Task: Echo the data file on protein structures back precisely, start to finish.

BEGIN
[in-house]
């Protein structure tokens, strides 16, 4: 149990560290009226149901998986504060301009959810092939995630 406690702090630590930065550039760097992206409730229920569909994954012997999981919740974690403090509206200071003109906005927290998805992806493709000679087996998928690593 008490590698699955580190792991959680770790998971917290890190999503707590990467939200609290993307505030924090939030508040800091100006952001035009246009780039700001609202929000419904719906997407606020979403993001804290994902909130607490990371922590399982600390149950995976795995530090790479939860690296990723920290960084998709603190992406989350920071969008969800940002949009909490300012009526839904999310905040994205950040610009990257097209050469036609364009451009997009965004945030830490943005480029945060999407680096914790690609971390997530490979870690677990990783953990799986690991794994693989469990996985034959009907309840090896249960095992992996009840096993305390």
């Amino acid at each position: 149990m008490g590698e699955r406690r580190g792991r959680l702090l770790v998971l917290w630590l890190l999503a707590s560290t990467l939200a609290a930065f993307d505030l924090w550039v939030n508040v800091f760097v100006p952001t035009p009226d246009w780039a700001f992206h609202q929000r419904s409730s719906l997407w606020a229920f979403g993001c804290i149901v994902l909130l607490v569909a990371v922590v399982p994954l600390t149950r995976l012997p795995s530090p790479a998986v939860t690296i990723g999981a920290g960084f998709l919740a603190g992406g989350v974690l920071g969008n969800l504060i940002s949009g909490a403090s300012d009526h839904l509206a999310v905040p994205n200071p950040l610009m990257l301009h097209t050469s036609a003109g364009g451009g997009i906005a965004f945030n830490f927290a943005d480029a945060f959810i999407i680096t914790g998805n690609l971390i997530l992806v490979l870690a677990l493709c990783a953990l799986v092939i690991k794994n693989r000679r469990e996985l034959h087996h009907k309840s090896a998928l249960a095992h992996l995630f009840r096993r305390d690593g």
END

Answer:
[in-house]
């Protein structure tokens, strides 16, 4: 149990560290009226149901998986504060301009959810092939995630 406690702090630590930065550039760097992206409730229920569909994954012997999981919740974690403090509206200071003109906005927290998805992806493709000679087996998928690593 008490590698699955580190792991959680770790998971917290890190999503707590990467939200609290993307505030924090939030508040800091100006952001035009246009780039700001609202929000419904719906997407606020979403993001804290994902909130607490990371922590399982600390149950995976795995530090790479939860690296990723920290960084998709603190992406989350920071969008969800940002949009909490300012009526839904999310905040994205950040610009990257097209050469036609364009451009997009965004945030830490943005480029945060999407680096914790690609971390997530490979870690677990990783953990799986690991794994693989469990996985034959009907309840090896249960095992992996009840096993305390």
């Amino acid at each position: 149990m008490g590698e699955r406690r580190g792991r959680l702090l770790v998971l917290w630590l890190l999503a707590s560290t990467l939200a609290a930065f993307d505030l924090w550039v939030n508040v800091f760097v100006p952001t035009p009226d246009w780039a700001f992206h609202q929000r419904s409730s719906l997407w606020a229920f979403g993001c804290i149901v994902l909130l607490v569909a990371v922590v399982p994954l600390t149950r995976l012997p795995s530090p790479a998986v939860t690296i990723g999981a920290g960084f998709l919740a603190g992406g989350v974690l920071g969008n969800l504060i940002s949009g909490a403090s300012d009526h839904l509206a999310v905040p994205n200071p950040l610009m990257l301009h097209t050469s036609a003109g364009g451009g997009i906005a965004f945030n830490f927290a943005d480029a945060f959810i999407i680096t914790g998805n690609l971390i997530l992806v490979l870690a677990l493709c990783a953990l799986v092939i690991k794994n693989r000679r469990e996985l034959h087996h009907k309840s090896a998928l249960a095992h992996l995630f009840r096993r305390d690593g």